heart rate anomaly - a problem or within the bounds of normal?

I'm a little short of time right now so I'm posting these two images and I'll return to post further text later:

First a NORMAL trace for an interval run:


 Secondly the ANOMALY trace:


 I think it's obvious what my question / concern is, but I'll be back later to add detail or respond to any questions raised. Any constuctive comments in the meantime would be much appreciated.




  • RicFRicF ✭✭✭

    You've run over a buried electrical cable or over a railway line. I had a place across a golf course where I could register 240 bpm.

  • I registered over 210 for the first 4 mins of the race yesterday.i think it was the starters gun that scared me shitlessimage

  • Thanks people. My first thought was that it was a recording error. Perhaps the buried power cable is the source ... I'm running in a built up area. No train lines.

    Over the period that I've worn a HR monitor there have been perhaps half a dozen occurrences like this. In the early days I just had a watch that gave two figures - max HR and average HR and it was easy just to throw away the first figure and assume it was an error.

    Now that I have access to traces and I'm getting a little older I am being more cautious. Having said that I have zero symptoms of any kind during the run and wouldn't have known about the anomaly without seeing it in the HR trace.

    I don't have GPS built in to my watch, but may carry my iPhone with me for a few runs to see if there is a geographic location which regularly produces this.

  • My HRM sometimes has a high reading up to 250 bpm but this is usually at the start of a run and jumps up and down inconsistently with my pace; I assume it is due to poor contacts. Your heart rate seems to increase consistently with your increase of pace? This would suggest that it is a true reading, BUT, do not assume that your HRM is accurate! You say that you have no symptoms, that suggests this is not a problem for you. But this does seem high; try checking your pulse and see how close it is to your HRM readout (I know this is easy to say) or maybe borrow another HRM and see if it gives similar readings?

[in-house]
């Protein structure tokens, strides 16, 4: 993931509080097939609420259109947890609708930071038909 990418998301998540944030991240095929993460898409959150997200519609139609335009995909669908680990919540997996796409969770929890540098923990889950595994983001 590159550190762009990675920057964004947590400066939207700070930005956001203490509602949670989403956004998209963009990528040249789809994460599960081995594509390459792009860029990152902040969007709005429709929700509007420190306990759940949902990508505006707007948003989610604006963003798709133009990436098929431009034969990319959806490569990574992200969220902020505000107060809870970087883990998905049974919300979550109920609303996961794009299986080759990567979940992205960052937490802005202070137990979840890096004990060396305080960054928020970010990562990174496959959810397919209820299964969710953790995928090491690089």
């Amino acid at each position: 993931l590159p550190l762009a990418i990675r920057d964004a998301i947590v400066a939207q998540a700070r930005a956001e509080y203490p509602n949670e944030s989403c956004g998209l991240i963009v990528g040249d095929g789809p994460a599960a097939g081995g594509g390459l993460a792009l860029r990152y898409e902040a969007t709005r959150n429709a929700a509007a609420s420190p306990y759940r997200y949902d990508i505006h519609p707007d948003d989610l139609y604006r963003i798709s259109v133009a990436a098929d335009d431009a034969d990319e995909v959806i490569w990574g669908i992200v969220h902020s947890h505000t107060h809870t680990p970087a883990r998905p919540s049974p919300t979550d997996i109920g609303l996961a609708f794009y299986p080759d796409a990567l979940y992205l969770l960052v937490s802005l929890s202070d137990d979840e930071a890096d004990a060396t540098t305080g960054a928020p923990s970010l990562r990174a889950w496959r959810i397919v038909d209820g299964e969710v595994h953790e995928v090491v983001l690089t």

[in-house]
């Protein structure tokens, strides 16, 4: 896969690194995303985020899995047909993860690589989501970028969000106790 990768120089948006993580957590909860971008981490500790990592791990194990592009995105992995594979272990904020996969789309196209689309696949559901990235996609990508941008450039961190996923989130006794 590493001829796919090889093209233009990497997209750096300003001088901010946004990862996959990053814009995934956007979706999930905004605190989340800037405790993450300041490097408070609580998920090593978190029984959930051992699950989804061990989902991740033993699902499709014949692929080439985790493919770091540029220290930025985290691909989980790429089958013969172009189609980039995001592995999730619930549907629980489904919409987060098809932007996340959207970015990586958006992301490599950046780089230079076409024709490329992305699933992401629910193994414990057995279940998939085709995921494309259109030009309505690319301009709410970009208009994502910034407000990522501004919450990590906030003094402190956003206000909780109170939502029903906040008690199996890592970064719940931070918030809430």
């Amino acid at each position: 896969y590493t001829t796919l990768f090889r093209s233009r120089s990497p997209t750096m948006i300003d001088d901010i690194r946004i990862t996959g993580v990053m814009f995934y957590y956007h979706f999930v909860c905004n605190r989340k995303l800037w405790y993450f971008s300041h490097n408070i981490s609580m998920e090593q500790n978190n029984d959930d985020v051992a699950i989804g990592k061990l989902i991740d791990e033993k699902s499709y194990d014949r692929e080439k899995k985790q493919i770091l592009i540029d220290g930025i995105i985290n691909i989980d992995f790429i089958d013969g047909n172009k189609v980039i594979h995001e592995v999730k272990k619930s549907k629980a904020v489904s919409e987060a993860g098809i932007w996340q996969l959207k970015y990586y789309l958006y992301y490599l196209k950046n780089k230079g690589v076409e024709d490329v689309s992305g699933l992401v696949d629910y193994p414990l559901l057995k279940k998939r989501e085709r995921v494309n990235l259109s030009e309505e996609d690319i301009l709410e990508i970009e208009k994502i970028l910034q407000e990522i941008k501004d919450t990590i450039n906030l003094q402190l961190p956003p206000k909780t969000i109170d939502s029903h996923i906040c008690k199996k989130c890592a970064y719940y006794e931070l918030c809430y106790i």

• If your heart had jumped - you'd know about it.  My HRM used to blow out the max once every 10 runs/rides or so. 

  • If your heart rate looked like the speed graph it might be a problem but looks  quite even aprt from the one spike which is most likely a recording glitch perhaps from poor contact.

  • Hard to say based on just that one spike, especially as it drops right off as soon as you ended that interval. I have a top end Polar monitor which captures every heart beat and its somewhat easier to distinguish bad contacts from the data - but only when you are back home and have the data uploaded. If I see a dodgy looking high reading before commencing an interval I tend to fiddle with the strap until I can convince it to settle down again, and/or stand still for 30s just to be sure. What hrm and more importantly which strap model do you use? Is it one of those horrible plastic moulded ones or more fabric based? Did you have a fair amount of sweat going at the time? Sometimes just pressing down on the middle part of the strap can correct contact problems but the're more common in the early stages of a session. The ultimate contact is to use electrode gel, but you do have to spend more time cleaning the belt afterwards otherwise that can affect it too.

    I always check my hr just before commencing each rep just to make sure I'm recovering properly, as the session goes on you might find its not returning to jog level anyway. If I'm on a steady run I may well ignore an anomalous high reading but during a rep session when you are maybe hitting max hr I prefer to not take chances as your heart is under so much more stress.

  • It could be real - as opposed to a HRM glitch but before reading further: don't panic! Exercise induced atrial fibrillation (AF) does not appear to be very uncommon (think also palpitations) though I'm sure severity of individual experiences will vary wildly. It happens to me fairly frequently though I suspect I'm older than you and it becomes more common as you get older. I'm very rarely aware it is happening at the time unless I'm regularly looking at my HRM* It's usually very transient and more likely to happen early in a run, usually though not necessarily at the start. Since I've been aware of it happening for a few years now I'm more attuned to when it is likely to happen and it will usually go away after a few cycles of run-recover. I always go through that as a pre-race warm-up now because if the AF does last for quite some time I get much more tired later in the race. Worst in a race was a HM where my HR exceeded my normal max (without me knowing) for the first five miles or so and then normalised but by that time the damage was done and by mile nine I was shot and had to run-walk to the end. I've only once had a more severe problem where my HR didn't properly recover when I stopped to walk and I stayed in AF, though again feeling perfectly well at rest (I was unusually breathless when attempting to run on that occasion.) That was finally fixed with drugs after an overnight hospital stay. On two hospital investigations now I've been through ECGs, exercise cardiograms and ultrasound scans and all has looked normal. Keep an eye on it, keep your traces and if it becomes more frequent or you are worried go see a doctor. Alcohol, caffeine and doubtless many other drugs can be AF triggers. Search on 'atrial' / AF / fibrillation / tachycardia in these forums and also look at the Cardiac Athletes website and you'll see that even if it is AF and not just a HRM glitch there is no need to stop running.
  • Lots of really thoughtful feedback. Much appreciated people. Will pursue each possibility in turn as I rule out the previous one.
Sign In or Register to comment.